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Answered Another new laptop search

Gallifreyan

Established Member
Hi
My laptop has finally given out and I need to choose a new one. The choice, as ever, is bewildering with brands, components and configuarations.

What is your budget?
£500-£600

What size laptop do you want?
(In terms of screen size)
15-17"

Do you have resolution requirements?
For example "must display 1080"
No, but these days HD is standard isn't it?

Do you prefer a matte or glossy (reflective) screen?
I don't mind.

What will you be using the laptop for?
Browsing/email, photo viewing/editing, watching movies (dvds and/or streaming), light office stuff.

If you will be gaming, what games do you need to play?
N/A

How long does the battery need to last?
Not a huge issue as I won't be likely to take it far from a socket.

Does it need to be portable?
No see above

Do you require Blu-Ray?
Nice but not essential.

Do you require HDMI output?
Yes.

Do you have a preferred brand?
Open to anything.

Are there brands you would prefer to avoid?
I think some have different keyboard layouts(?).

Would you be happy with a refurbished laptop?
No

Any other details you feel necessary...

I'm always confused over the various processors/speeds, memory, dedicated graphics etc and how to configure and prioritise.
Also a decent screen and build quality.

Many thanks Darren
 

EndlessWaves

Distinguished Member
No, but these days HD is standard isn't it?

HD, 1280x720, has never been common on laptops. Computers had settled on 1024x768 as a minimum resolution before HDTV came along, so the 720 vertical height never worked very well.

Resolution also works differently on computers. TVs display the same image regardless of resolution but computer stuff is often sized in pixels so if you add more then everything shrinks but you can fit more things on screen.

So on a 1920x1080 screen you can see much more of a webpage than on a 1366x768 screen but it's harder to read because the text is smaller. Which is best really depends on personal preference.

There are scaling options of course, but they're imperfect.

Although unfortunately co-opting the TV marketing has killed off most of the choice these days, 1440x900 and 1600x900 used to be popular sizes on 15" and 17" laptops.

I'm always confused over the various processors/speeds, memory, dedicated graphics etc and how to configure and prioritise.
Also a decent screen and build quality.

Dedicated graphics is easy. None of your listed uses make significant use of them so you can ignore their presence.

Memory-wise most larger laptops have memory slots so you can always add more. Generally at the moment 4GB is adequate, 8GB is a good amount and 16GB is verging on excessive for most non-serious photo editing.

CPU-wise at £500-600 and 15"+ the overall situation should be fairly simple as you're clear of most of the budget processors there (N prefix or Atom branding) and the Ultra-low power (consumption) Core M and Y processors should be rare. The biggest difference is that you might see an HQ-suffix processors starting at a bit over £600 which are a big jump in performance.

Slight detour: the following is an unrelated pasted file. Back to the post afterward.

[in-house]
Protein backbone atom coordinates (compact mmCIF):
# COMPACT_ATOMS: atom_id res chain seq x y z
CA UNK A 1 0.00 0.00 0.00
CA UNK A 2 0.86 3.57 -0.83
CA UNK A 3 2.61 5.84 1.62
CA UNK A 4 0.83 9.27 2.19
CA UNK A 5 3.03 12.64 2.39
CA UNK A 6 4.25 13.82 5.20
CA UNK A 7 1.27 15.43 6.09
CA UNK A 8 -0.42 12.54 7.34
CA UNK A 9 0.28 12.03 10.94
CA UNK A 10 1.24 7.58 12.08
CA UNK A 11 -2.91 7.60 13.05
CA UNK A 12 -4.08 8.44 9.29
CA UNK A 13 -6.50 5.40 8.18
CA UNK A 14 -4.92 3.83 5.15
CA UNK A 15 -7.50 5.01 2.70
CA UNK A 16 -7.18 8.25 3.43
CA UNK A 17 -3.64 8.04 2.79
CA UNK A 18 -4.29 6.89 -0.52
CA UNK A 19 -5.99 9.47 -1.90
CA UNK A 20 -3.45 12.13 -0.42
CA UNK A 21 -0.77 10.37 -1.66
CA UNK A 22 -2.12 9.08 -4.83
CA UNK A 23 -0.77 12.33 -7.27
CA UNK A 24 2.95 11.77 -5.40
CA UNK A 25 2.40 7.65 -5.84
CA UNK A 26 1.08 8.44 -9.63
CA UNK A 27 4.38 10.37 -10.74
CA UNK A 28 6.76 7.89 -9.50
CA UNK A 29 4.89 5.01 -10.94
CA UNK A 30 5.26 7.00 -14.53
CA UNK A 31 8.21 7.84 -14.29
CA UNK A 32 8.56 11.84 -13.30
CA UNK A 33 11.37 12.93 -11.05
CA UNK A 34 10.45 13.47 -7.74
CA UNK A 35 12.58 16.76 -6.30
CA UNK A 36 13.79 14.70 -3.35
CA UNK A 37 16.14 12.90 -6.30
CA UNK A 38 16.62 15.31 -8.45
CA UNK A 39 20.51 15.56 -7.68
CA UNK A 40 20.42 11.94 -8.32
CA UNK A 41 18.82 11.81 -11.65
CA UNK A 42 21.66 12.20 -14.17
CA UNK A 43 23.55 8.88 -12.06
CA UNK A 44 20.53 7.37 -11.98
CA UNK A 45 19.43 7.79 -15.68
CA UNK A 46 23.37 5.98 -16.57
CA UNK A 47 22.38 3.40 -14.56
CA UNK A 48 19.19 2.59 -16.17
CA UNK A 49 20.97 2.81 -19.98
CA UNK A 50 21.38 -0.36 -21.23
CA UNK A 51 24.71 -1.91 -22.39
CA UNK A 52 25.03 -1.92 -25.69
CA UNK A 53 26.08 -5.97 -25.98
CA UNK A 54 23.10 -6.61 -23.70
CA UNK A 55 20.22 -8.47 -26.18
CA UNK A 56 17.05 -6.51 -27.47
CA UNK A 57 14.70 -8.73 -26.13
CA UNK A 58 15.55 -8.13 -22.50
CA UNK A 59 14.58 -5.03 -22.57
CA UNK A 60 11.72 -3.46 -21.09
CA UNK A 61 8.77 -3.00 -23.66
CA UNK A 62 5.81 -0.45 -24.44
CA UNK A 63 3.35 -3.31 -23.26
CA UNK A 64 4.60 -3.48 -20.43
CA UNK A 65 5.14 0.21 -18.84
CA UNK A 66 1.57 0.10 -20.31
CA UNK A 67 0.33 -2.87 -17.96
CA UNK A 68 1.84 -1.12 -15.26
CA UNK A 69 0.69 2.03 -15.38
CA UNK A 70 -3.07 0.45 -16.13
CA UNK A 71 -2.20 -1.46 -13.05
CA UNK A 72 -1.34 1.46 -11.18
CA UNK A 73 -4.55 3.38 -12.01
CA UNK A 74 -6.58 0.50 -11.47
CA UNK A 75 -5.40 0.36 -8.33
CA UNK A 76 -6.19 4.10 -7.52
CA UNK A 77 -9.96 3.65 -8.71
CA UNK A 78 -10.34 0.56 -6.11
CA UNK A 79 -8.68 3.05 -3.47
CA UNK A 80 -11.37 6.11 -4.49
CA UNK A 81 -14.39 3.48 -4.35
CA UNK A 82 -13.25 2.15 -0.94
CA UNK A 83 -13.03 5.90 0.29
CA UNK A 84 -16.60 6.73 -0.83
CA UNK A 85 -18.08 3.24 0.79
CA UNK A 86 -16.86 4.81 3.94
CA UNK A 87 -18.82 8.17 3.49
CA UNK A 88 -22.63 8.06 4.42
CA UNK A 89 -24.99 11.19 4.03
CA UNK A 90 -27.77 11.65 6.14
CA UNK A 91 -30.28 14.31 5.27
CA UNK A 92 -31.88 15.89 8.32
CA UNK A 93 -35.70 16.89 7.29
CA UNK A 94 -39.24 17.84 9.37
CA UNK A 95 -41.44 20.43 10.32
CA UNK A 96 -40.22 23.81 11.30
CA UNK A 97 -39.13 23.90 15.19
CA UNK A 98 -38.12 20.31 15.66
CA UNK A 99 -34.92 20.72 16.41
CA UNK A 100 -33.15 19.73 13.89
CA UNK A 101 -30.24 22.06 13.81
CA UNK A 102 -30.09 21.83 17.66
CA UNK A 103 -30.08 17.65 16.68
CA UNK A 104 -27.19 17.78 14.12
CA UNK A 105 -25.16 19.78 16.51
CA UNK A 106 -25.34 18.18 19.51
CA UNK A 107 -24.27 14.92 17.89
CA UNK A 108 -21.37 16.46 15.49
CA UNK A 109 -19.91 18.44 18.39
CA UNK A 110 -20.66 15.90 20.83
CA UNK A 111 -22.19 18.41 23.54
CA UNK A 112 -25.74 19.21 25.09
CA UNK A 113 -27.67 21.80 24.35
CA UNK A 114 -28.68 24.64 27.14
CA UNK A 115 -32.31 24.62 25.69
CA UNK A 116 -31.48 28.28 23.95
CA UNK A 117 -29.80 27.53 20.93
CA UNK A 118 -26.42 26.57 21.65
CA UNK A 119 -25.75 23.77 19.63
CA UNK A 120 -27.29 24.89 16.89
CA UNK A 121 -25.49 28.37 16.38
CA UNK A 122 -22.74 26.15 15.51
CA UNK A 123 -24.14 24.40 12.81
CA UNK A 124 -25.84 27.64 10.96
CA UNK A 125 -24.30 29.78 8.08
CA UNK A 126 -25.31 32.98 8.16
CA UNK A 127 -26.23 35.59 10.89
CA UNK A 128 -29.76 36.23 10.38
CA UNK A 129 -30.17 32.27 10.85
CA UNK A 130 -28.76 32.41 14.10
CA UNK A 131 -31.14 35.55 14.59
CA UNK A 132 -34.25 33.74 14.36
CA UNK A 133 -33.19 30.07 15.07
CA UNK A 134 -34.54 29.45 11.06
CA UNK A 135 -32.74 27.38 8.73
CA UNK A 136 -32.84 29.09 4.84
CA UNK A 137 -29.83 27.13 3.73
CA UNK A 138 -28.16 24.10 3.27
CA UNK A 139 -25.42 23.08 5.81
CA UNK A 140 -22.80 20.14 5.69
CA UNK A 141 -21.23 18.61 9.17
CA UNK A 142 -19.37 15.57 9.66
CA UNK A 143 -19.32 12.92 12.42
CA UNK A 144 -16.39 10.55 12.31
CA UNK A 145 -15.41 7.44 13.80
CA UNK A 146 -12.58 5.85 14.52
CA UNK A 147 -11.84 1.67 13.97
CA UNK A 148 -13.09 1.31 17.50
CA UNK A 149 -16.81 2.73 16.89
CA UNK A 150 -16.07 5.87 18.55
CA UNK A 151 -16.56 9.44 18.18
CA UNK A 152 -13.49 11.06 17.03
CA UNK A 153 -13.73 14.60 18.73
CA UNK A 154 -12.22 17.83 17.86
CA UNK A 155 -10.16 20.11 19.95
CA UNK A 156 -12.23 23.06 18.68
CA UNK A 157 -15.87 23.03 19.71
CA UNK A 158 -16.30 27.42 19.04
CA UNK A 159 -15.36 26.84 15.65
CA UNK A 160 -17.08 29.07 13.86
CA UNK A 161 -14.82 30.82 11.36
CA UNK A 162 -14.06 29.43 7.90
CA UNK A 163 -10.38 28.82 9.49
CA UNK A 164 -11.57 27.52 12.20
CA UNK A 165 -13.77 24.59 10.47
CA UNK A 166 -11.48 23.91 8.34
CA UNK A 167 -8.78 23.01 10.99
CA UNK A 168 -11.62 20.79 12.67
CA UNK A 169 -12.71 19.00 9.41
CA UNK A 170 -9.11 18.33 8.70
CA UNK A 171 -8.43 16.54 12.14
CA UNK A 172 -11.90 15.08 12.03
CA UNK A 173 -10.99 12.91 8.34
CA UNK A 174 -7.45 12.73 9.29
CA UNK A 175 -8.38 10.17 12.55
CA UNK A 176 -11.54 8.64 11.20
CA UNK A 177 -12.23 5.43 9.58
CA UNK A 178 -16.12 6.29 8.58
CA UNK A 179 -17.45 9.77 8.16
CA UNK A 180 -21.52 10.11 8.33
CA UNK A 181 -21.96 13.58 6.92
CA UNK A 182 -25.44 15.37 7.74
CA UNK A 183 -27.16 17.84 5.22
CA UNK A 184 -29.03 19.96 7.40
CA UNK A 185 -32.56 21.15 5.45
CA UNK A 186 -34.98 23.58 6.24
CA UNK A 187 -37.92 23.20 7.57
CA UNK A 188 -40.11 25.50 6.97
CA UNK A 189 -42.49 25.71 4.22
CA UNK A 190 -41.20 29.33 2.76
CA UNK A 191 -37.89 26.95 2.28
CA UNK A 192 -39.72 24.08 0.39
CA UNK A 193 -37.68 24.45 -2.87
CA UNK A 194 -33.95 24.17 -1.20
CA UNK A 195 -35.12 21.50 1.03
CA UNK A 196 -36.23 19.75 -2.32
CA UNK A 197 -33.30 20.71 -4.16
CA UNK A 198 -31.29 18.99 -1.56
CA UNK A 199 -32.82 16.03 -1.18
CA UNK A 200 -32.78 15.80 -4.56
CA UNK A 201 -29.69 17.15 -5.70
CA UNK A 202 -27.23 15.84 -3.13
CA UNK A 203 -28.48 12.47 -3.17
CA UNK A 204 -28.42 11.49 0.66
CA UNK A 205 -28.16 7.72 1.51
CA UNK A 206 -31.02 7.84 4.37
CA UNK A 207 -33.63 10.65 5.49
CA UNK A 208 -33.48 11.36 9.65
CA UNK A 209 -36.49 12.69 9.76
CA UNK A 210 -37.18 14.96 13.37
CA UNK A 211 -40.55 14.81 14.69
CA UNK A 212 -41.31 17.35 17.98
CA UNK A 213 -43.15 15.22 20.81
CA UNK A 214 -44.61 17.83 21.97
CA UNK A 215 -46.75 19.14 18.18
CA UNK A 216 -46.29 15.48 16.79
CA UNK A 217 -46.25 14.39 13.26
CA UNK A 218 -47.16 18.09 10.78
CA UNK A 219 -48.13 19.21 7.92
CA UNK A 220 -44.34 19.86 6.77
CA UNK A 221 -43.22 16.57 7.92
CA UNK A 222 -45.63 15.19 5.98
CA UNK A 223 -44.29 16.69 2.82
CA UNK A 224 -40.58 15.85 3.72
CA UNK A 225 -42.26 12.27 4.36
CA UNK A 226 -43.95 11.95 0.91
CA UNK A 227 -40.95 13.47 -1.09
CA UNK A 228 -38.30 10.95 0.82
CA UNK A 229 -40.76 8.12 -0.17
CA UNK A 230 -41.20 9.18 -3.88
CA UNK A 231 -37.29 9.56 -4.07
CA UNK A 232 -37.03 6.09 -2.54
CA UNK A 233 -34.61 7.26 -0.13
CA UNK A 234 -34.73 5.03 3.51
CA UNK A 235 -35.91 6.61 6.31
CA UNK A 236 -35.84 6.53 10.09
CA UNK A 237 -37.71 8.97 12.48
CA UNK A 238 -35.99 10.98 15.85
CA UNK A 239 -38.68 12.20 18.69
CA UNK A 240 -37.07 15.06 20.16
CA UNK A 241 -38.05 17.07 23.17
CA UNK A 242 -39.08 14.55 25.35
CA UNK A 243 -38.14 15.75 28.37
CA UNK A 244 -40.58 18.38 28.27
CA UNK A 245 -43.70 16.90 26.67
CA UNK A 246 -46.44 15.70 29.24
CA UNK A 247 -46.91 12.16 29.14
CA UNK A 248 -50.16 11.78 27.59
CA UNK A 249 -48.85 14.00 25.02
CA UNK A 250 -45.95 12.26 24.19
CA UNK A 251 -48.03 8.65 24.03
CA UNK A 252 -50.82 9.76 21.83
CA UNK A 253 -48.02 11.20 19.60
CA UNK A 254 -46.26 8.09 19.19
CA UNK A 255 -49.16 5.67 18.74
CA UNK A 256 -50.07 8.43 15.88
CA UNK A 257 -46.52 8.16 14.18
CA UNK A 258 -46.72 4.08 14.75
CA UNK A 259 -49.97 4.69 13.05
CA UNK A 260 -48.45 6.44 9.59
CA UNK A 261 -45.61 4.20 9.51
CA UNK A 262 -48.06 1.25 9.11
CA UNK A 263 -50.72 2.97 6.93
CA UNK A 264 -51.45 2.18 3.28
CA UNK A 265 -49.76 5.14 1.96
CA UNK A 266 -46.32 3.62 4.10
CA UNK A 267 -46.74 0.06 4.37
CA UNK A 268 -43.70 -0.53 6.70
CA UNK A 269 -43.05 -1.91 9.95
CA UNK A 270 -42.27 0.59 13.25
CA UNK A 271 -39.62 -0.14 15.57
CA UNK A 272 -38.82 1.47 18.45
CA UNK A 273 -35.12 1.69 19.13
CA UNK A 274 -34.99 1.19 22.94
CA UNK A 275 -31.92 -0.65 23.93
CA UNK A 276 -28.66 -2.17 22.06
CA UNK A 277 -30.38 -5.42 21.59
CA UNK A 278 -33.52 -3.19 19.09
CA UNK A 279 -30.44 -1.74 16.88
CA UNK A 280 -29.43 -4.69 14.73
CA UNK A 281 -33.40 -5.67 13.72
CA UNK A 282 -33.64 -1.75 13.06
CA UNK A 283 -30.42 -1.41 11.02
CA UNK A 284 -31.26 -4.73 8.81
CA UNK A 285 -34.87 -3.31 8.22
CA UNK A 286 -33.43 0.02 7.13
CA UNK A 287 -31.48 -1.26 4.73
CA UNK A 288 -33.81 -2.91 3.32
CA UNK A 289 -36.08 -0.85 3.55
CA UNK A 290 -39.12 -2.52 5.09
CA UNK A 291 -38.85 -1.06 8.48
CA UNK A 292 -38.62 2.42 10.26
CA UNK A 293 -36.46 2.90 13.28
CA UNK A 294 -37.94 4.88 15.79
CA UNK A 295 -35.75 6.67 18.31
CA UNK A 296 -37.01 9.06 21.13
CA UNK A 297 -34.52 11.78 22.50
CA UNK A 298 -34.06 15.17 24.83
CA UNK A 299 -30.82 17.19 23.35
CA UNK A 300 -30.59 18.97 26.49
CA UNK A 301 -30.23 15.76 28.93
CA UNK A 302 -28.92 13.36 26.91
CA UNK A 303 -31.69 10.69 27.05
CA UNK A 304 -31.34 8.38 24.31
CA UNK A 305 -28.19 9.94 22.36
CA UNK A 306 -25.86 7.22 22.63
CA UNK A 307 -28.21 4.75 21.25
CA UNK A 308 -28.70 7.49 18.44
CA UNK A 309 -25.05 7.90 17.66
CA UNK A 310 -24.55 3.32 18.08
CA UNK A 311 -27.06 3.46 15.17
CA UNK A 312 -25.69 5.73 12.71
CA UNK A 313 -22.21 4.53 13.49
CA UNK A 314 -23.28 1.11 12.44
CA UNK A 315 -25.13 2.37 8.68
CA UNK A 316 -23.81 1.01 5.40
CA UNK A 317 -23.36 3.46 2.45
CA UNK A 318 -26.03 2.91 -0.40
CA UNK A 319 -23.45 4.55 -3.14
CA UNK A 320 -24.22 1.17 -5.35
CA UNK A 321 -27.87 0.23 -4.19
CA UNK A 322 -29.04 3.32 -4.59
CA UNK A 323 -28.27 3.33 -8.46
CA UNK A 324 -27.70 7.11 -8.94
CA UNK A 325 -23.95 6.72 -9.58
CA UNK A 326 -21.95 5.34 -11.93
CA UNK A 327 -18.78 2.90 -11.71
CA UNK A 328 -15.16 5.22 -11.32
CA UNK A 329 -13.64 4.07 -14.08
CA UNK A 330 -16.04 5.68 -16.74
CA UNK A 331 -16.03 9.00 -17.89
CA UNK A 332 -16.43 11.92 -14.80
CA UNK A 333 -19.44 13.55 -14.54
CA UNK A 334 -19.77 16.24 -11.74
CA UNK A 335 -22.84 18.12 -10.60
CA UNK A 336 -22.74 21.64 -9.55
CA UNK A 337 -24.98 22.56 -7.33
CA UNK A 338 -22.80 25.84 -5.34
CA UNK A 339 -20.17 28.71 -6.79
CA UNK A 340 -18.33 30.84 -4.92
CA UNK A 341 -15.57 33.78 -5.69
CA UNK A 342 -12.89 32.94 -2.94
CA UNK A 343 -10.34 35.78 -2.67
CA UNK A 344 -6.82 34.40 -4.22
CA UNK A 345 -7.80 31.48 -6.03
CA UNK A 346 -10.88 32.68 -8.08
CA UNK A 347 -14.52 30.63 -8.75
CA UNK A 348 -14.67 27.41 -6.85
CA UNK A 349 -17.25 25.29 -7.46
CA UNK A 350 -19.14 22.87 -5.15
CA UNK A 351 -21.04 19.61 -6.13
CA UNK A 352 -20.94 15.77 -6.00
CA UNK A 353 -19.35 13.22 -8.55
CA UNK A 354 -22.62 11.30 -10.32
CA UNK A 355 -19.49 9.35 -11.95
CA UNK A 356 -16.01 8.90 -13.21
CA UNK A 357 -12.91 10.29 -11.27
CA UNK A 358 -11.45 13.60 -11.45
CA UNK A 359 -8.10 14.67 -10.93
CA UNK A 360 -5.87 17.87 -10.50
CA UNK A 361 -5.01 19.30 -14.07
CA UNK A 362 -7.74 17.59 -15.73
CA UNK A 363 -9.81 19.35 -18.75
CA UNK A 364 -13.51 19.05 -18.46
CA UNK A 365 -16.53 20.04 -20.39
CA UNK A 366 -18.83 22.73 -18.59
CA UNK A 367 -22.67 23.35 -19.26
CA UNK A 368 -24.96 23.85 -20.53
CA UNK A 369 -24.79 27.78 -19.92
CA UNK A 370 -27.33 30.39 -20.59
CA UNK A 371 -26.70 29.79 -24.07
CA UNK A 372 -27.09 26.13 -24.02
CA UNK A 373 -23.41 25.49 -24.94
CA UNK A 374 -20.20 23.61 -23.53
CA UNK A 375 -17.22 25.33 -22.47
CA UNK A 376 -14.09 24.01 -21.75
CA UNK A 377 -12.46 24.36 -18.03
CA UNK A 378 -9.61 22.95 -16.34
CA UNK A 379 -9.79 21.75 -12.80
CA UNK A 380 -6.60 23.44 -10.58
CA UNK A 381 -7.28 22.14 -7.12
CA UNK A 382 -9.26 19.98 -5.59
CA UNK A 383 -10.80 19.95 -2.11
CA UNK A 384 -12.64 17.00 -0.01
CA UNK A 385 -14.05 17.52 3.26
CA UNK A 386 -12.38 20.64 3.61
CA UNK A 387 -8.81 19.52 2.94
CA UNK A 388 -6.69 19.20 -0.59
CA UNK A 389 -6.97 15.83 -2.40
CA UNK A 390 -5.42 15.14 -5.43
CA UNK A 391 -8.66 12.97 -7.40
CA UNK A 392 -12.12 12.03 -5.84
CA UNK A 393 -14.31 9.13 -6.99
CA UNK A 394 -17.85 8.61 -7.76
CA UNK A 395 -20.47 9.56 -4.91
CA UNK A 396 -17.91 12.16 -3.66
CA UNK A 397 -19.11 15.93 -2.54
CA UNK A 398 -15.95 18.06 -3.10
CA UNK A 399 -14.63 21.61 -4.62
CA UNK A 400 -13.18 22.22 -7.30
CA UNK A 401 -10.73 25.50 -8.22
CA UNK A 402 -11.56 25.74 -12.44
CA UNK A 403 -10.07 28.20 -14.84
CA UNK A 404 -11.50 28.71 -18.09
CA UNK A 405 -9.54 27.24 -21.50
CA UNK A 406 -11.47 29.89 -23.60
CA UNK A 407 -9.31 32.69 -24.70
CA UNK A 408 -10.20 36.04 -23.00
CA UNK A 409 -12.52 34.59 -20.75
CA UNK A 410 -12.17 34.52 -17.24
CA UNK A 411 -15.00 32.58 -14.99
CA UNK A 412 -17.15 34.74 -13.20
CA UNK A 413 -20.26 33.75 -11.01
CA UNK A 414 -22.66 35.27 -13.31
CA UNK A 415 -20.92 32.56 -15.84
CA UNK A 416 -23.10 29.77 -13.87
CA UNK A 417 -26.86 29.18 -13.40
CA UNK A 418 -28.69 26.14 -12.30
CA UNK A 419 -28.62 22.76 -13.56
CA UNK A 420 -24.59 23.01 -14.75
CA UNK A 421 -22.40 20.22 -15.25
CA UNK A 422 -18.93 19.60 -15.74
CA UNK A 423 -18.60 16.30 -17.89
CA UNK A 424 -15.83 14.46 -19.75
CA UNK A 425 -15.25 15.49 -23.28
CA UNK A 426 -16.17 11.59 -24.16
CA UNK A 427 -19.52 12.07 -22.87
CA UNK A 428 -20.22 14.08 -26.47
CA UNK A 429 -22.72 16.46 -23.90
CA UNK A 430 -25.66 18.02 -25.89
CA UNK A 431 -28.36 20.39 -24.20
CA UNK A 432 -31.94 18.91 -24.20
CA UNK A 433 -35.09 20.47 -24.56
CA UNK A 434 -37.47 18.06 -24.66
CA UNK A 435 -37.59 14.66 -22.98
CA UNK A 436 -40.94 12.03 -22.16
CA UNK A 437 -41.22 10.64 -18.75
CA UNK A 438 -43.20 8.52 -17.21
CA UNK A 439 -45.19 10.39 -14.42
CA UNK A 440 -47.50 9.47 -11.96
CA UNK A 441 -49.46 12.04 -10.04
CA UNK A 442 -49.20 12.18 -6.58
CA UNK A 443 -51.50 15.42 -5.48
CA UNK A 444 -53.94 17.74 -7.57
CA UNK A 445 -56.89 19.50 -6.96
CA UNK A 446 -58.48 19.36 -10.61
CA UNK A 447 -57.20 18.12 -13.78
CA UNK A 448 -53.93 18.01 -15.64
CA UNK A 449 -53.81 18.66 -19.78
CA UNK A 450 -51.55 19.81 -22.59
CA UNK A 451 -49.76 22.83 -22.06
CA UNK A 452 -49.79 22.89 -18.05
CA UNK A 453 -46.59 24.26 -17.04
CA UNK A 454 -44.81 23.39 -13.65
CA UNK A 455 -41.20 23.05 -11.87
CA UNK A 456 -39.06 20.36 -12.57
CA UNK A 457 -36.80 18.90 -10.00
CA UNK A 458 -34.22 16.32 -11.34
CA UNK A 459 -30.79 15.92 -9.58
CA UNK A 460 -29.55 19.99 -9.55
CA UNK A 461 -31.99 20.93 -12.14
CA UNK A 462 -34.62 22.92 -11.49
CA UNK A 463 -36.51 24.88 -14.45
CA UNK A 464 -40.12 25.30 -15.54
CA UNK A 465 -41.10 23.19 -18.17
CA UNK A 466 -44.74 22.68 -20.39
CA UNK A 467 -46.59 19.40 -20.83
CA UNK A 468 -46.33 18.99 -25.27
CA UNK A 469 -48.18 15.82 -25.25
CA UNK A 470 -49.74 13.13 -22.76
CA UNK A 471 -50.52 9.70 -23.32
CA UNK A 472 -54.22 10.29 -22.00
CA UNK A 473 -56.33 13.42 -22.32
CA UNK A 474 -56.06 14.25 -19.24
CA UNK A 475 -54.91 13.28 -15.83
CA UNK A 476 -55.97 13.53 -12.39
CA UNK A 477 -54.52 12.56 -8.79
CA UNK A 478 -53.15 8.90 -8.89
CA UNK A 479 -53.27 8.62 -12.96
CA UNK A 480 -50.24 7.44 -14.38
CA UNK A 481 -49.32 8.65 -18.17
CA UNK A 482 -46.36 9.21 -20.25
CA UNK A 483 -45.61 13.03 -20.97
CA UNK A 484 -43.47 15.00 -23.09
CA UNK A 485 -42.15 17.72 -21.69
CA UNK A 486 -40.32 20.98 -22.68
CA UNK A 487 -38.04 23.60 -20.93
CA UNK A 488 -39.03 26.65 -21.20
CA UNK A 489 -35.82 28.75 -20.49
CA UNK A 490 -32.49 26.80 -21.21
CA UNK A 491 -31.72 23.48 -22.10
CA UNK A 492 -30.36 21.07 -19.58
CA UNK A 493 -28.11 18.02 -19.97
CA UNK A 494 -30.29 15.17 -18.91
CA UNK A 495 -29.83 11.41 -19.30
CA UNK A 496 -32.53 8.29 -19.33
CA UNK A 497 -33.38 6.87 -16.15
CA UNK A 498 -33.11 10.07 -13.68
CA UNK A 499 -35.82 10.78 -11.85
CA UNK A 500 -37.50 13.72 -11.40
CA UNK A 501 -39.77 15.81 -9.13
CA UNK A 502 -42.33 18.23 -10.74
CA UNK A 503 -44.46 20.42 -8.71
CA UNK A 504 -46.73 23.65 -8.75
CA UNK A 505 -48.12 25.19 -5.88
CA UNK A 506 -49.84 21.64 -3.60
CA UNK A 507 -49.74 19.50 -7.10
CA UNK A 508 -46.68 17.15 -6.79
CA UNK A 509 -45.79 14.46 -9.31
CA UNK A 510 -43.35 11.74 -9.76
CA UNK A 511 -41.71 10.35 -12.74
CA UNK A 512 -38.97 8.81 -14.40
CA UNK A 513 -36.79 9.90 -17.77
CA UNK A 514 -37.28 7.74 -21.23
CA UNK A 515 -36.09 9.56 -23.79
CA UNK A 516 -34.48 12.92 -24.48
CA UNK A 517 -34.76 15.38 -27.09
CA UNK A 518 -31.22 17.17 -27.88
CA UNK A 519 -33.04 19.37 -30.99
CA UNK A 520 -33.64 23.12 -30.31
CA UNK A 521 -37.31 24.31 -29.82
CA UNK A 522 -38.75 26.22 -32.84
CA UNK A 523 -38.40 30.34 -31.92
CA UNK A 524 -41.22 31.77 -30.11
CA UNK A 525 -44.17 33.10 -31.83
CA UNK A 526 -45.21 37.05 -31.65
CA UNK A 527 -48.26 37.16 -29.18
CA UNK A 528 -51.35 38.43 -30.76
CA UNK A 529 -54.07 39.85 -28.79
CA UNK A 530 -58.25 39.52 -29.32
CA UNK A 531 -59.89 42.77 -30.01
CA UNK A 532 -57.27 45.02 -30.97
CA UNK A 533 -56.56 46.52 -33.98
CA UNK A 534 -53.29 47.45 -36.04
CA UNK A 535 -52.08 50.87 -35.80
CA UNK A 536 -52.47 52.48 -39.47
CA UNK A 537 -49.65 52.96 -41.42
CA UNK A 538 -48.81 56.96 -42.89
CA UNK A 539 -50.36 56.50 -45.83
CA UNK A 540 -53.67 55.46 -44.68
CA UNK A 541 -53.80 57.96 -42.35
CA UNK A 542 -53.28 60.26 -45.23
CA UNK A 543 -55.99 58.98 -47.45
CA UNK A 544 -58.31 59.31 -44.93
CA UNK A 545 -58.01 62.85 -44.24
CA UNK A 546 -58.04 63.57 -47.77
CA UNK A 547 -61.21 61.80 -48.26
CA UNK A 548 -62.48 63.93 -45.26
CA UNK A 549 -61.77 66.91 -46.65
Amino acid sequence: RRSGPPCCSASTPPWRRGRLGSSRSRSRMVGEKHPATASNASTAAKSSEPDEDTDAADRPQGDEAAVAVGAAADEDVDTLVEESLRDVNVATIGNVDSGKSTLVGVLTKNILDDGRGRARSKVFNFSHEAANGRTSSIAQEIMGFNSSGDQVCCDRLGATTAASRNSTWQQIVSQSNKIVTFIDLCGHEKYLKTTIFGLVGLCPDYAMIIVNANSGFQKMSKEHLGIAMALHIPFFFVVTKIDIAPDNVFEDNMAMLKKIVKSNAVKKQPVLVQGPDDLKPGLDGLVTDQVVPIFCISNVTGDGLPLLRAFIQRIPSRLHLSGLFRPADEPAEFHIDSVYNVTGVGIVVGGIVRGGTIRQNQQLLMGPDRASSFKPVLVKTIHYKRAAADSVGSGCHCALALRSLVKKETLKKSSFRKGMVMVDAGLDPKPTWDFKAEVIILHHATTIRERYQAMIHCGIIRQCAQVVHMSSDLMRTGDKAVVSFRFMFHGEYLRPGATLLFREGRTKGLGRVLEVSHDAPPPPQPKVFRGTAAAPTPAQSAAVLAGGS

Within the U suffix processors the i3/i5/i7 branding denotes performance, although not between different suffixes like U and HQ. In the grand scheme of things the differences are relatively small so if you're after screen and build quality you're likely better off with a higher end model with a lower processor. I'd look on anything with an i7 with suspicion.
 

EndlessWaves

Distinguished Member
Are there any brands which are more reliable than others or are they much the same?
I'm thinking Acer, Asus, Lenova.

Like most things these days it's more about the individual product and it's target market than the manufacturer. A mid-range business laptop from Lenovo will be more similar in build quality to a mid-range business laptop from Acer than to a low end home model from Lenovo.

Generally a business laptop like an L-series Thinkpad or Travelmate P6 will have good build quality but the screens aren't always brilliant. Not that there are many ranges at this price with a consistently good screen. Asus are usually pretty good with the Zenbooks screen-wise, but often only the 13" option is around this price.
 

Gallifreyan

Established Member
Me again!

I have been looking and am drawn towards HP. There are a few models, some pushing my budget a little.

I played around with most of these in John Lewis briefly

HP 17-x064
This one has a 6th generation i3. Is that still good? And onboard graphics.

HP 17-x103
As above but better processor and separate graphics card. Worth the extra money?

HP Pavillion 15-au129

Lenovo Ideapad 310
I looked at this one but not sure about the keyboard. The layout is a little different.

The top two HP's seem to have IPS screens which I think are better than TN.
There seems to be a lot of HP's with different designations but similar specs across retailers.
 

EndlessWaves

Distinguished Member
This one has a 6th generation i3.

For 'generation' read 'minor revision'. The main thing 7th generation adds support for more versions of the latest HEVC and VP9 video formats so it'll use less CPU when playing back HDR.

As above but better processor and separate graphics card. Worth the extra money?

Nope. If it had an SSD then it might have been.

The top two HP's seem to have IPS screens which I think are better than TN.

Generally the main differences between those types of LCD are that IPS has better viewing angles but TN has less ghosting. They don't have any impact on picture otherwise, that depends on the quality of the panel.
 

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